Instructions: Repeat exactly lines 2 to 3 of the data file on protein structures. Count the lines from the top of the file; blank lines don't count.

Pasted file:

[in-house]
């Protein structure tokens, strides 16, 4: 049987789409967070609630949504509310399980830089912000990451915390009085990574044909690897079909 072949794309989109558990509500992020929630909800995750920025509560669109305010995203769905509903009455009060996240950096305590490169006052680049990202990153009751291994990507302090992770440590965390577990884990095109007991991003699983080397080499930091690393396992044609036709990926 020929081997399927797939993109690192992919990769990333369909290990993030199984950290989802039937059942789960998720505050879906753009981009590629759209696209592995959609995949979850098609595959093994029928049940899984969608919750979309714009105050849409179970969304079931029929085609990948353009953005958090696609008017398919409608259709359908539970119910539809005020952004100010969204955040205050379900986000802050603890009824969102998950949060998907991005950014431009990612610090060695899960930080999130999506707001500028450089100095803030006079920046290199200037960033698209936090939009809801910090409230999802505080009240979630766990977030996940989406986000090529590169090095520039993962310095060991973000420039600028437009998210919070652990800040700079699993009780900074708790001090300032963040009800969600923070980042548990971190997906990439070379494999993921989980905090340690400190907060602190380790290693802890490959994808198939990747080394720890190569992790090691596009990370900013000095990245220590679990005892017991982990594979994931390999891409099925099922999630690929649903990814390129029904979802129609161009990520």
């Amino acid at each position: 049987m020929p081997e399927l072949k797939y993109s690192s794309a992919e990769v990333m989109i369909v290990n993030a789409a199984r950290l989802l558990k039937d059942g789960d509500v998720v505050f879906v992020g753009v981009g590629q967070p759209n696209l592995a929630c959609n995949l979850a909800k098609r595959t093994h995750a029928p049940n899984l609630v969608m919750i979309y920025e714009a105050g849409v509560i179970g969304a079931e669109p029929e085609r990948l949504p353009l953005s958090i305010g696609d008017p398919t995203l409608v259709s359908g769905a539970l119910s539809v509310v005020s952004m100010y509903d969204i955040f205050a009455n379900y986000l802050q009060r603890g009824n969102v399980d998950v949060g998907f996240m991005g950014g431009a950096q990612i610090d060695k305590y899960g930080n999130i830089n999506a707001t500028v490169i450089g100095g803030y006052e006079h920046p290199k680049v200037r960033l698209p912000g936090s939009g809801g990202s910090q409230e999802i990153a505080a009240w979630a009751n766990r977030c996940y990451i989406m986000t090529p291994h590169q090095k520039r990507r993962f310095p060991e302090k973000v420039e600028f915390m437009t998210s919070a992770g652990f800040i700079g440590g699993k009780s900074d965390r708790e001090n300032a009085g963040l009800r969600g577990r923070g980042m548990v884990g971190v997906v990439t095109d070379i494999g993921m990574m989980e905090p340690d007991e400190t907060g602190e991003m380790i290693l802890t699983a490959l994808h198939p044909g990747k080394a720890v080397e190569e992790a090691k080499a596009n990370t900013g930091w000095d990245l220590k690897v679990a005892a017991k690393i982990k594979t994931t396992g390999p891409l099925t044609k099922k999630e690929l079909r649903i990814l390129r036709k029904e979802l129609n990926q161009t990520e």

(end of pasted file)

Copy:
């Protein structure tokens, strides 16, 4: 049987789409967070609630949504509310399980830089912000990451915390009085990574044909690897079909 072949794309989109558990509500992020929630909800995750920025509560669109305010995203769905509903009455009060996240950096305590490169006052680049990202990153009751291994990507302090992770440590965390577990884990095109007991991003699983080397080499930091690393396992044609036709990926 020929081997399927797939993109690192992919990769990333369909290990993030199984950290989802039937059942789960998720505050879906753009981009590629759209696209592995959609995949979850098609595959093994029928049940899984969608919750979309714009105050849409179970969304079931029929085609990948353009953005958090696609008017398919409608259709359908539970119910539809005020952004100010969204955040205050379900986000802050603890009824969102998950949060998907991005950014431009990612610090060695899960930080999130999506707001500028450089100095803030006079920046290199200037960033698209936090939009809801910090409230999802505080009240979630766990977030996940989406986000090529590169090095520039993962310095060991973000420039600028437009998210919070652990800040700079699993009780900074708790001090300032963040009800969600923070980042548990971190997906990439070379494999993921989980905090340690400190907060602190380790290693802890490959994808198939990747080394720890190569992790090691596009990370900013000095990245220590679990005892017991982990594979994931390999891409099925099922999630690929649903990814390129029904979802129609161009990520």
């Amino acid at each position: 049987m020929p081997e399927l072949k797939y993109s690192s794309a992919e990769v990333m989109i369909v290990n993030a789409a199984r950290l989802l558990k039937d059942g789960d509500v998720v505050f879906v992020g753009v981009g590629q967070p759209n696209l592995a929630c959609n995949l979850a909800k098609r595959t093994h995750a029928p049940n899984l609630v969608m919750i979309y920025e714009a105050g849409v509560i179970g969304a079931e669109p029929e085609r990948l949504p353009l953005s958090i305010g696609d008017p398919t995203l409608v259709s359908g769905a539970l119910s539809v509310v005020s952004m100010y509903d969204i955040f205050a009455n379900y986000l802050q009060r603890g009824n969102v399980d998950v949060g998907f996240m991005g950014g431009a950096q990612i610090d060695k305590y899960g930080n999130i830089n999506a707001t500028v490169i450089g100095g803030y006052e006079h920046p290199k680049v200037r960033l698209p912000g936090s939009g809801g990202s910090q409230e999802i990153a505080a009240w979630a009751n766990r977030c996940y990451i989406m986000t090529p291994h590169q090095k520039r990507r993962f310095p060991e302090k973000v420039e600028f915390m437009t998210s919070a992770g652990f800040i700079g440590g699993k009780s900074d965390r708790e001090n300032a009085g963040l009800r969600g577990r923070g980042m548990v884990g971190v997906v990439t095109d070379i494999g993921m990574m989980e905090p340690d007991e400190t907060g602190e991003m380790i290693l802890t699983a490959l994808h198939p044909g990747k080394a720890v080397e190569e992790a090691k080499a596009n990370t900013g930091w000095d990245l220590k690897v679990a005892a017991k690393i982990k594979t994931t396992g390999p891409l099925t044609k099922k999630e690929l079909r649903i990814l390129r036709k029904e979802l129609n990926q161009t990520e």